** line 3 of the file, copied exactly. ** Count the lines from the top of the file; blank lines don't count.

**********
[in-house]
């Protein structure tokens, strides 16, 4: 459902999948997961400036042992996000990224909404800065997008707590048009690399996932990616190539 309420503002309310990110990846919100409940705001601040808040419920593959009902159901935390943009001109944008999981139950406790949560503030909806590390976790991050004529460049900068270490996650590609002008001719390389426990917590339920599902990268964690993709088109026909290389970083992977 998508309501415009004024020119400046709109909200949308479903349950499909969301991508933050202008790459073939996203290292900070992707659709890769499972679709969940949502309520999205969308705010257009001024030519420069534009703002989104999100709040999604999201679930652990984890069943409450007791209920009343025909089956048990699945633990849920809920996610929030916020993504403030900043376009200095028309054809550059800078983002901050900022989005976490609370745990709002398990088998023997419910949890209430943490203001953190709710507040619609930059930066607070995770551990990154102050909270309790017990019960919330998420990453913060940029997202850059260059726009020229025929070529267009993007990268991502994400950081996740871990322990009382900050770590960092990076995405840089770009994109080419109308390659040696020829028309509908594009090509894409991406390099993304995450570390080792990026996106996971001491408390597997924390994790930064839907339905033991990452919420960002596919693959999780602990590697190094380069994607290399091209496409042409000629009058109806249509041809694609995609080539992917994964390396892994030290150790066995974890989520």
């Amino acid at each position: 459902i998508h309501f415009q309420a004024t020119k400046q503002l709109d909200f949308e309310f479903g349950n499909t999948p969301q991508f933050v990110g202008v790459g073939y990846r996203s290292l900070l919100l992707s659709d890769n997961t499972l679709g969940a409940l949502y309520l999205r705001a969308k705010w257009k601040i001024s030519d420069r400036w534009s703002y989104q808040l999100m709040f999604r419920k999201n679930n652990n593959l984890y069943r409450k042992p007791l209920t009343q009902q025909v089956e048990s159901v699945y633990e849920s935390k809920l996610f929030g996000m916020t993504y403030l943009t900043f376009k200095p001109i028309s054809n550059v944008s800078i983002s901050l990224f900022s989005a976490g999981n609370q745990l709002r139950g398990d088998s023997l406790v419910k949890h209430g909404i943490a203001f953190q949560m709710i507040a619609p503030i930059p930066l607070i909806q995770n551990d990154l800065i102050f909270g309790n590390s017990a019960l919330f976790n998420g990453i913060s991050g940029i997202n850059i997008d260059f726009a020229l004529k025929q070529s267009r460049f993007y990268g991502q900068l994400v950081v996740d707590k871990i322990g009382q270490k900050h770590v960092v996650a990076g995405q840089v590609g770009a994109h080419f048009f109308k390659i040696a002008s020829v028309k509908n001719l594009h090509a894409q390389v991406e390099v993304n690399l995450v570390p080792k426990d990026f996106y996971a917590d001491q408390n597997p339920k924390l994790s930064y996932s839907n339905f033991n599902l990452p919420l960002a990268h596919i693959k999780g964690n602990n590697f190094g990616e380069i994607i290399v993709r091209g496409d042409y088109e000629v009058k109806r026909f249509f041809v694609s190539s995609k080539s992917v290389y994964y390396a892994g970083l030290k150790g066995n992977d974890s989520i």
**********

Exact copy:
């Amino acid at each position: 459902i998508h309501f415009q309420a004024t020119k400046q503002l709109d909200f949308e309310f479903g349950n499909t999948p969301q991508f933050v990110g202008v790459g073939y990846r996203s290292l900070l919100l992707s659709d890769n997961t499972l679709g969940a409940l949502y309520l999205r705001a969308k705010w257009k601040i001024s030519d420069r400036w534009s703002y989104q808040l999100m709040f999604r419920k999201n679930n652990n593959l984890y069943r409450k042992p007791l209920t009343q009902q025909v089956e048990s159901v699945y633990e849920s935390k809920l996610f929030g996000m916020t993504y403030l943009t900043f376009k200095p001109i028309s054809n550059v944008s800078i983002s901050l990224f900022s989005a976490g999981n609370q745990l709002r139950g398990d088998s023997l406790v419910k949890h209430g909404i943490a203001f953190q949560m709710i507040a619609p503030i930059p930066l607070i909806q995770n551990d990154l800065i102050f909270g309790n590390s017990a019960l919330f976790n998420g990453i913060s991050g940029i997202n850059i997008d260059f726009a020229l004529k025929q070529s267009r460049f993007y990268g991502q900068l994400v950081v996740d707590k871990i322990g009382q270490k900050h770590v960092v996650a990076g995405q840089v590609g770009a994109h080419f048009f109308k390659i040696a002008s020829v028309k509908n001719l594009h090509a894409q390389v991406e390099v993304n690399l995450v570390p080792k426990d990026f996106y996971a917590d001491q408390n597997p339920k924390l994790s930064y996932s839907n339905f033991n599902l990452p919420l960002a990268h596919i693959k999780g964690n602990n590697f190094g990616e380069i994607i290399v993709r091209g496409d042409y088109e000629v009058k109806r026909f249509f041809v694609s190539s995609k080539s992917v290389y994964y390396a892994g970083l030290k150790g066995n992977d974890s989520i």